For several years I thought that you needed an office to start a business. Somehow I had this subconscious idea that to start a business, you needed an office. A place to go to where the business “is”.
Later on, as my company grew to over 40 employees in the Philippines, I’ve set up offices for other reasons as well. One, to make sure that I knew everyone was productive (coming into work each day) and two, to facilitate communication within our team.
However, I noticed something strange. People would come into the office and sit at their cubicles, and then when they needed to chat with each other they would use Skype! Even if they sit next to each other, they still chat to each other through Skype.
So much for needing an office. Later on, I created the Time Doctor software purely for the reason that I wanted to shut down the office and all its associated costs and needed software to tie it all in together.
Can a startup succeed without an office?
Actually there are many examples of successful startups that do not have an office.
- GitHub which currently employs 35 workers.
- Eben Pagan, a guy who has around 50 staff working from home and running a million-dollar chain. He started by selling a guide “How to double your dating”
- Calixa Therapeutics, a drug development company that was built almost entirely virtual, with mostly part-time or contract staff. It was sold for over $92.5 million.
Other startups did start virtually and later moved into an office as their business started to grow-
- Wildbit, which sells a bunch of web products such as Beanstalk and Postmark. They did move into an office.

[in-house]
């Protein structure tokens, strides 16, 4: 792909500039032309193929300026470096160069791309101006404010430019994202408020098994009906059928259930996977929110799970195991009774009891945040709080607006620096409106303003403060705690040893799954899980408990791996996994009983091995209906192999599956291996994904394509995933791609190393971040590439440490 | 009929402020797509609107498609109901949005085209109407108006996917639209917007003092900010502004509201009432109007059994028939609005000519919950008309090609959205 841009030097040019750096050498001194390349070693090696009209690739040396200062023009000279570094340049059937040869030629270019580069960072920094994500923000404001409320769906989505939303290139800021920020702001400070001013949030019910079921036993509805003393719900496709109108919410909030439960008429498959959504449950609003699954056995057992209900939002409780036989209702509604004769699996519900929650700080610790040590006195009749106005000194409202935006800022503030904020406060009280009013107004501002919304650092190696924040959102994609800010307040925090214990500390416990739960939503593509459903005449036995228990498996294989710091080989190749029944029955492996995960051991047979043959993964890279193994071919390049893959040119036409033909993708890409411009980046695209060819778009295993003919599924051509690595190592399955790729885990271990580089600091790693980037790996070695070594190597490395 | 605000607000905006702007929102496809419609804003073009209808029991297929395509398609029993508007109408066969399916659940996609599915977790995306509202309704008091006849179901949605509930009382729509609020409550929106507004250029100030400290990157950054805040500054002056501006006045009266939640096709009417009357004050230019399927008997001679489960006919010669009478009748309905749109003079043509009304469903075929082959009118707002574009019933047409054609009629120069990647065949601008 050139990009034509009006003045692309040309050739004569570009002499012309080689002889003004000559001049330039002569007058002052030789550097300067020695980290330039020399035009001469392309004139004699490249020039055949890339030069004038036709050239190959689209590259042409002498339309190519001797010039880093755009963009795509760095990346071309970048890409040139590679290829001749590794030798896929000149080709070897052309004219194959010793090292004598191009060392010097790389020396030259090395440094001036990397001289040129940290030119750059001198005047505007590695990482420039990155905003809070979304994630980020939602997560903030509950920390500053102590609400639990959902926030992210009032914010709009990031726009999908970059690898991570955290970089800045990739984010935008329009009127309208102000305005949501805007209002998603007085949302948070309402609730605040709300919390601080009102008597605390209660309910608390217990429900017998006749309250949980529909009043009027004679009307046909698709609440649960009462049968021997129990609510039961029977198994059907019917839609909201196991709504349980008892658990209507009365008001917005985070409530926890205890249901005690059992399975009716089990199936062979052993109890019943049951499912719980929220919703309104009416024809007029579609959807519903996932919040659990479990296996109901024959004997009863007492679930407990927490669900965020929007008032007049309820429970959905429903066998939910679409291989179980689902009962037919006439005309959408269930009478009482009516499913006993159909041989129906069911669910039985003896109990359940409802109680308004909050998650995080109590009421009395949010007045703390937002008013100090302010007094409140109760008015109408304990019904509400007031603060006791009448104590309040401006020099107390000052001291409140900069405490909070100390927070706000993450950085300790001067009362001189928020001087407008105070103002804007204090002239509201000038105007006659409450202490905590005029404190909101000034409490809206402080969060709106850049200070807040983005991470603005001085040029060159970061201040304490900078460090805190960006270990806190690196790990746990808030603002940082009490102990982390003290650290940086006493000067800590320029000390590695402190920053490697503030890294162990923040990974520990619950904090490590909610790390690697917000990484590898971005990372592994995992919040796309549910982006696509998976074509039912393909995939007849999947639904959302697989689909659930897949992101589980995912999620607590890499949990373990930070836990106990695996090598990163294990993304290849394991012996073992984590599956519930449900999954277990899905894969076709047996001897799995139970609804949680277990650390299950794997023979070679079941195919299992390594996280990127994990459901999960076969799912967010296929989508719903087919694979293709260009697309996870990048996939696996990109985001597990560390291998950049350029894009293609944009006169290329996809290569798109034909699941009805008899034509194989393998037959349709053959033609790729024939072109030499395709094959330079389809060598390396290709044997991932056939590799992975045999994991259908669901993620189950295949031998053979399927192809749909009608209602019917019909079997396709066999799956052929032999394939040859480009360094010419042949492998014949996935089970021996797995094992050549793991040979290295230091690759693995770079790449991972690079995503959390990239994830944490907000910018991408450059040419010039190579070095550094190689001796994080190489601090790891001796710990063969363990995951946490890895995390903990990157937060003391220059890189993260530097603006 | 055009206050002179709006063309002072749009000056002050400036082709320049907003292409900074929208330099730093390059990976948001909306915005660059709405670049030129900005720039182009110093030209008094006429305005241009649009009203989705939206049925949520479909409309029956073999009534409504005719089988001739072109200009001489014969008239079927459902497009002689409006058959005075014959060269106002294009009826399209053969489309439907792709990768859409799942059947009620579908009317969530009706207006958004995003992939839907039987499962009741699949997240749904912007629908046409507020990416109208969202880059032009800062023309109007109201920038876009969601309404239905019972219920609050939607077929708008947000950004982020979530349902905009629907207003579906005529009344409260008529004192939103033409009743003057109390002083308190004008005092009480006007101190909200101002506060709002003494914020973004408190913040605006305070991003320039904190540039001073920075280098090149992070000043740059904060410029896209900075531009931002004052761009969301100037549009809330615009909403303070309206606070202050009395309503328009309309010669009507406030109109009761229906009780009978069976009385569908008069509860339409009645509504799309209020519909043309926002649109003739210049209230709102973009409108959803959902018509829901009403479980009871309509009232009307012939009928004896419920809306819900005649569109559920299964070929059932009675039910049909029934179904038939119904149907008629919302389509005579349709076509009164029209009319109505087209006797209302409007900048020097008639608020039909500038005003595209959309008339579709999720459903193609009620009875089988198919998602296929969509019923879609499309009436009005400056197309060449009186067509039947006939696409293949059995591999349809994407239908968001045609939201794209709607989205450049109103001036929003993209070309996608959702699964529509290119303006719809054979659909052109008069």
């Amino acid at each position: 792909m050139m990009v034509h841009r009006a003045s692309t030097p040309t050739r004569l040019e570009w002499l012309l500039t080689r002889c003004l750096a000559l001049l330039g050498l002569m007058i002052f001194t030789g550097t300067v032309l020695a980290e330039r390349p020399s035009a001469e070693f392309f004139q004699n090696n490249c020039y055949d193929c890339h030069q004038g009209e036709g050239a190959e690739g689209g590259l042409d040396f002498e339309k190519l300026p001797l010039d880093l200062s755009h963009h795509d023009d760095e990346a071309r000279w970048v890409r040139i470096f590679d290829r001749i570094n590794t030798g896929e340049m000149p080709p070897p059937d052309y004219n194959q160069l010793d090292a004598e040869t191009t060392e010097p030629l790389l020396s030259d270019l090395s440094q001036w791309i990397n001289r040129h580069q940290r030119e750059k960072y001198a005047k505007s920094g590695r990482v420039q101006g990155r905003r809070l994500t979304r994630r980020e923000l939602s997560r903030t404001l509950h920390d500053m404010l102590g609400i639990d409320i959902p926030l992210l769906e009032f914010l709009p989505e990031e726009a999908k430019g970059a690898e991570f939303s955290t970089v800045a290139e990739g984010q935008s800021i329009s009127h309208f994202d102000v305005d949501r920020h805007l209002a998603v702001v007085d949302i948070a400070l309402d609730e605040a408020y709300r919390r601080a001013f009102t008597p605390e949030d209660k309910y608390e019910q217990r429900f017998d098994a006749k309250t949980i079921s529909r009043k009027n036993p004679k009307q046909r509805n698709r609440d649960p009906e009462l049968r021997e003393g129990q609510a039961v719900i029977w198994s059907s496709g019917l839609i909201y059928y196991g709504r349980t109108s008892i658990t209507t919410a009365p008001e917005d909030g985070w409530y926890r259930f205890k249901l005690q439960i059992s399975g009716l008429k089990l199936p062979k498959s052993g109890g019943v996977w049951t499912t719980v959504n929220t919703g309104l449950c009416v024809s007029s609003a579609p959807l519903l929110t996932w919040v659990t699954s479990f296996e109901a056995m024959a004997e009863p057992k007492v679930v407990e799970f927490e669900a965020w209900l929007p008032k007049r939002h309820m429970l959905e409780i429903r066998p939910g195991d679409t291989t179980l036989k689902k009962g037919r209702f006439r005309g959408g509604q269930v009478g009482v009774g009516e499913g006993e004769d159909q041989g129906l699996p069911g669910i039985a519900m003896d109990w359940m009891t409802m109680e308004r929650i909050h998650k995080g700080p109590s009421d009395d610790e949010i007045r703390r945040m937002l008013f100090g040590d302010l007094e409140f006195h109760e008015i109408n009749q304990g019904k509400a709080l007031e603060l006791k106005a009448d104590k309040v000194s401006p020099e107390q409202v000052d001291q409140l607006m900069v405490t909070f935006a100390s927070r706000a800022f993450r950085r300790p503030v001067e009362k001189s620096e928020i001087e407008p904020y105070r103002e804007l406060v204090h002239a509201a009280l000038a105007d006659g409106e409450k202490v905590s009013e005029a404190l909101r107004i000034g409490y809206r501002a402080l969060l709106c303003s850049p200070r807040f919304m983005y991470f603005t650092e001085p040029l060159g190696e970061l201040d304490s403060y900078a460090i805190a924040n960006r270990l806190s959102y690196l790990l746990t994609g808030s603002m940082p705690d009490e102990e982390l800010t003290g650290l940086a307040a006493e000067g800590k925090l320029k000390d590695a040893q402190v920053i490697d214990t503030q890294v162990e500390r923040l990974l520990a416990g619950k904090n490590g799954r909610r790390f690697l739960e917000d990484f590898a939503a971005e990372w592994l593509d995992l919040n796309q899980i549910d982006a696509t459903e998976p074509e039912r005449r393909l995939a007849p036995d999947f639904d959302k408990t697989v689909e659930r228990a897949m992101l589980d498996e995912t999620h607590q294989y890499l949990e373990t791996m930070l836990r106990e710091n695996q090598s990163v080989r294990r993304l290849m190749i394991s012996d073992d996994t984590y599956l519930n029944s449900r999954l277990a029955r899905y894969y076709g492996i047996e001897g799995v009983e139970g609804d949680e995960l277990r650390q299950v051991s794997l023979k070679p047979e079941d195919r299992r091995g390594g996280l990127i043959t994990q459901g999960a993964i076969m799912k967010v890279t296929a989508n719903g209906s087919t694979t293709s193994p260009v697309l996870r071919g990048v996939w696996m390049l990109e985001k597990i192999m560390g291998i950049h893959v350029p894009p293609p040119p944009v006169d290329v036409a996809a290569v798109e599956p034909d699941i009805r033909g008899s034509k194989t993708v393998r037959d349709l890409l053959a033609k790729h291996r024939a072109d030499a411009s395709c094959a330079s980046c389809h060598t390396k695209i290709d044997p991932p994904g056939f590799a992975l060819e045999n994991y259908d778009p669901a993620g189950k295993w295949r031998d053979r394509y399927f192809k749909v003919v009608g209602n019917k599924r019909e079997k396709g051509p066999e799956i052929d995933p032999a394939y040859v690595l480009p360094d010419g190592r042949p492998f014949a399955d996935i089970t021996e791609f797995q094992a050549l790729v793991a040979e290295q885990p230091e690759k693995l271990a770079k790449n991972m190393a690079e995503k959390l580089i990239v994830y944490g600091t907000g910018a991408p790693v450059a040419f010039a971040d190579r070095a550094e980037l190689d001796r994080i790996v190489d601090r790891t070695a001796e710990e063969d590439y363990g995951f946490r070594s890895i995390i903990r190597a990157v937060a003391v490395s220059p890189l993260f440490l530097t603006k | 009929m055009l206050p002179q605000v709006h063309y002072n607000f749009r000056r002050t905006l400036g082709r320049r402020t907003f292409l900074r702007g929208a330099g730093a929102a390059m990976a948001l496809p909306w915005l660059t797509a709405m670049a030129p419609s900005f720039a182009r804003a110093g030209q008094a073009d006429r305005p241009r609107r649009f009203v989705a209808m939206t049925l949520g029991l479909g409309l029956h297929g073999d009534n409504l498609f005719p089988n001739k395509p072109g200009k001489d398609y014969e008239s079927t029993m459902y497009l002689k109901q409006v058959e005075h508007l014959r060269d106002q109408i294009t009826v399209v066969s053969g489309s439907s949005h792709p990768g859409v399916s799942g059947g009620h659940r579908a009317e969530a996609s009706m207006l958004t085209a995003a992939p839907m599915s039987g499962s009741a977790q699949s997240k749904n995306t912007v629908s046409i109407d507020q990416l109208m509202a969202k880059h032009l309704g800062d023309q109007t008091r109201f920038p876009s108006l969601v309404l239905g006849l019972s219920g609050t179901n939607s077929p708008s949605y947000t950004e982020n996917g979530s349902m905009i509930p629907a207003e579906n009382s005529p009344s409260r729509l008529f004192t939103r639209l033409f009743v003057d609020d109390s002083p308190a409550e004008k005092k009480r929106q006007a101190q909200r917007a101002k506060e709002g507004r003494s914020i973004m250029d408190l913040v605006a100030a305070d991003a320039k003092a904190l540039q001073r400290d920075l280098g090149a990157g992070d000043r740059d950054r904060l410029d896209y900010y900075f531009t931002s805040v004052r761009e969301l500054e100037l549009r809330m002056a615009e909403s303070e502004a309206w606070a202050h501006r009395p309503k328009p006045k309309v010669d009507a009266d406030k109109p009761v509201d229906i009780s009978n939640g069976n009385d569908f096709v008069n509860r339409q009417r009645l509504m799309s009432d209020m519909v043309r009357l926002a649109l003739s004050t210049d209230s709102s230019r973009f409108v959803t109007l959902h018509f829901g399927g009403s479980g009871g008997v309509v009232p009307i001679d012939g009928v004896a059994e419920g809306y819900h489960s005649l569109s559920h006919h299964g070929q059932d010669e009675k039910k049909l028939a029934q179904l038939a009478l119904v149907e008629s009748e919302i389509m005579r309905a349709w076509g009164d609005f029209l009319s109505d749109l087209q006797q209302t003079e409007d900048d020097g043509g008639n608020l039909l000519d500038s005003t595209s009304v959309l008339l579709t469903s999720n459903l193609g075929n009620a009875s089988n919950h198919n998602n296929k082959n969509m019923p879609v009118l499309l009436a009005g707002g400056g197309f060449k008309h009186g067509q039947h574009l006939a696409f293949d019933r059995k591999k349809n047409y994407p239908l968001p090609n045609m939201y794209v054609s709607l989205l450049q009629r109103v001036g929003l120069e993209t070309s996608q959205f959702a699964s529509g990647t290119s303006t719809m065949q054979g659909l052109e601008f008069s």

Is the expense of an office really worth it?
It’s all relative to the size of your revenues and the exact nature of your business. Your situation is very different if you have revenues of $100k per month compared to a start-up with little revenues.
If you’re a startup, every dollar counts. Is spending $1k per month for an office the best use of your money? Is having an office actually going to lead to your company to getting more sales? If the answer is “no” then consider carefully if you are spending money wisely or if there is something more productive you could spend it on.
How do you manage your business effectively without an office?
There are four main perceived “benefits” of having an office. You need to make sure you have replacement for these if you are running a virtual business.
- Communication issues with a virtual team
There are lots of tools to help with communication, such as Google hangouts, Skype, and project management tools such as Asana and Basecamp. When working virtually try keeping a Skype or Google chat open constantly during the day. This helps you to stay in communication with your team and replace the “water cooler effect” of being in an office and bumping into each other
- Consistency and productivity
A 2011 study by Stanford University showed that teleworkers work harder and are more productive than people working in an office. So it’s not necessarily true that an office will make you more productive. Also you can of course use software such as ours to help make sure that your team is productive.
- Prestige and reputation
You can hire a serviced office in the best location in your city for a fraction of the cost of a “real” office. This should be prestigious enough for most businesses!
- Friendship and connection
This is potentially the biggest issue with working from home. Some people can feel isolated and emotionally disconnected. To truly get around it you need to make sure that you have a great community of friends and family around you and that you are meeting them often.
The psychology of starting a business
For many people when they start a business, the first thing they feel like they need to do is get an office. A sign of a physical presence. Somehow the office makes the business feel “real”. This is a concept that I believe will die in the 21st century. A business with an office is not any more real or valid than a business without an office.
So in summary: Don’t waste money on an office unless you REALLY need to!
Rob Rawson is a co-founder of Time Doctor which is software to improve work productivity and help keep track of what your team is working on, even when working remotely.